3 - Inside the tube there is water

4 - at the end of the tube there is cylinder and a piston.


I love Rube Goldberg incantation puzzles, heheh.

Let add a few things that are already used to get it to workable.

Erect a long half-circle mirrored surface the length of the pipe,
suspend the pipe at the circles center focus apex.

Now you have what people are already using to make steam.

But, lets forget that for the moment and stick with your idea
of only using water's thermal expansion ratio instead
while still retaining the state of it in the liquid form.

If the tube is large,
and you place a very small piston at both ends of it.

The load on the piston resisting can be calculated into the concept
to prevent the conversion process into steam instead to meet your criteria.

I'm sure I need not clarify that a load must be available without fail,
or all your doing is making a simple water bomb.
(YouTube a vid of a hot water heater exploding for reference !)

so, apply sunshine,
amplify sun (mirrored trough),
absorb highest Infrared possible (black),
utilize predicted coefficient of expansion for work (pistons),
repeat and rinse...

The last one is a pun actually.

Once you have said pipe and water heated/expanded,
your at the end of the recoverable work cycle now.

rinse and repeat actually translates to blocking the sun from the collector,
and cooling the work medium for another cycle.

I see this as the sticky sticking point.



Place a second larger piece of pipe around the existing first pipe,
let the outer pipe me a half circle only that has two states,
directly on top not blocking any of the sun from the collector,
and of course being on the bottom blocking the sun from the collector.

Now add a water bath from the top of the pipe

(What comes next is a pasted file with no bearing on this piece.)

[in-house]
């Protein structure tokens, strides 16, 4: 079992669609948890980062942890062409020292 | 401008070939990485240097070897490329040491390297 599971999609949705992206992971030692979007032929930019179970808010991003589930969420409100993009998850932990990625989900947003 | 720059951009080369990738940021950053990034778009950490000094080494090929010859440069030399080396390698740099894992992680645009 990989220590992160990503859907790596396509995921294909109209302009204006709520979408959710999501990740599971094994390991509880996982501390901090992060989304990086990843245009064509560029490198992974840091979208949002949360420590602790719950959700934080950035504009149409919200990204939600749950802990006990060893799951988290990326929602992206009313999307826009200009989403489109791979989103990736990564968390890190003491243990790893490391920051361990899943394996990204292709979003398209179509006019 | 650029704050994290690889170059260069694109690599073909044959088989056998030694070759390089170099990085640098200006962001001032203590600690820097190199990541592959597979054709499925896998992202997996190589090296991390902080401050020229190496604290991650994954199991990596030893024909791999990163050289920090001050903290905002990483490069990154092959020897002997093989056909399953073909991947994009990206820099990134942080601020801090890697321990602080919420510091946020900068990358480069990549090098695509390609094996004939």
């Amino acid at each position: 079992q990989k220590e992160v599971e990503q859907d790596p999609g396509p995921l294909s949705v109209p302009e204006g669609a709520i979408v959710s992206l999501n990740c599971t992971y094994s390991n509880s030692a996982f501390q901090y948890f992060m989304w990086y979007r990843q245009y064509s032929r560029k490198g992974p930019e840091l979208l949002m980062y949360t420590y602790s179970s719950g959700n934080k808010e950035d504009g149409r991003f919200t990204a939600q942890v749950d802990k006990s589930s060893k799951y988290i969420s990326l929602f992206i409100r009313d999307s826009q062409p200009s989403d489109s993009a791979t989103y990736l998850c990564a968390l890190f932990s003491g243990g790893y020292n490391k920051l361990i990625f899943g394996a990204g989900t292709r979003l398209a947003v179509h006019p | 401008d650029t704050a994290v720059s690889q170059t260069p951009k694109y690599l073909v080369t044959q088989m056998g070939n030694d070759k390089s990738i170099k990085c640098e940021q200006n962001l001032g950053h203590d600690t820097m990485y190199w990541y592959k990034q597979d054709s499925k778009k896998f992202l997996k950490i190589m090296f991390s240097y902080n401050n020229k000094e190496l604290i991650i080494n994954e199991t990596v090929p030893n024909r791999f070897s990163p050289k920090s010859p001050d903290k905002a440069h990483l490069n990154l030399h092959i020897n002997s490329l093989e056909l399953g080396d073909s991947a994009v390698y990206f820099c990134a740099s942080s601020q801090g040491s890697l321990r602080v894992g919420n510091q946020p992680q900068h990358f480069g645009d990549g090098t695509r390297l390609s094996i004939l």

that is collected at the bottom of the pipe by the "Blocker",
and you have kept your blocker cool and have quenched the collector.

Not to mention recovered the cooling medium
which oddly enough is also the power medium.



Good start, but you need more, water is resistant to thermal change.

Don't believe me, what happens when you put a red hot metal item
into a small amount of water, it is quenched of more heat than ignorable !

Just by ratio alone the water should boil instead of course.

But it doesn't, does it.



The very medium that powers this idea of capturing expansion,
is capable of storing such a huge amount of energy that the
amount of energy to cool it outweights what you captured...

The only thing that quenches a small amount of hot water,
is a substantially larger volume of water in contact with it.

Note how I didn't say heat-exchanger,
and oxymoron in my book so far !



If you add a full factor (squared factor) of water by volume,
and you purge the heated water into that larger volume of water,
you almost instantly disperse the collected retained heat.

Water is amazing, it can incur amazing heat and absorb it
without changing It's state into the next state (gaseous in this case).

But in the same vain,
it can redistribute the heat amoungst It's "Brothers" almost instantly.

That transfer travels fasters than fart's aroma  :D



So, to recap:

Trough to focalize available input energy,
black pipe to absorb at most efficiency,
blocker to swing into place at end of cycle,
water to cool blocker and pipe,
100% (by volume) exchange of water
from the colector into a larger water volume.



The amount of recovered "Work" needs to pump
the volume of the heat collector pipe in full,
and quench the blocker and collector pipe,
and of course cycle to two-state blocker.

What's left over is yours to use somehow.



Did I get anything wrong ?


.

Offline Fester

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Re: Hydraulic heat engine
« Reply #14 on: January 12, 2012, 05:32:11 AM »
The "Crower six stoke engine" is such a device. It is listed on Peswiki.  http://en.wikipedia.org/wiki/Six_stroke_engine .. here as well. It is an ICE engine redesigned for 6 strokes. The water absorbs heat and converts it to steam, then is shoved out the exhaust valve. It is an awesome upgrade to the modern ICE engine.

Free Energy | searching for free energy and discussing free energy

Re: Hydraulic heat engine
« Reply #14 on: January 12, 2012, 05:32:11 AM »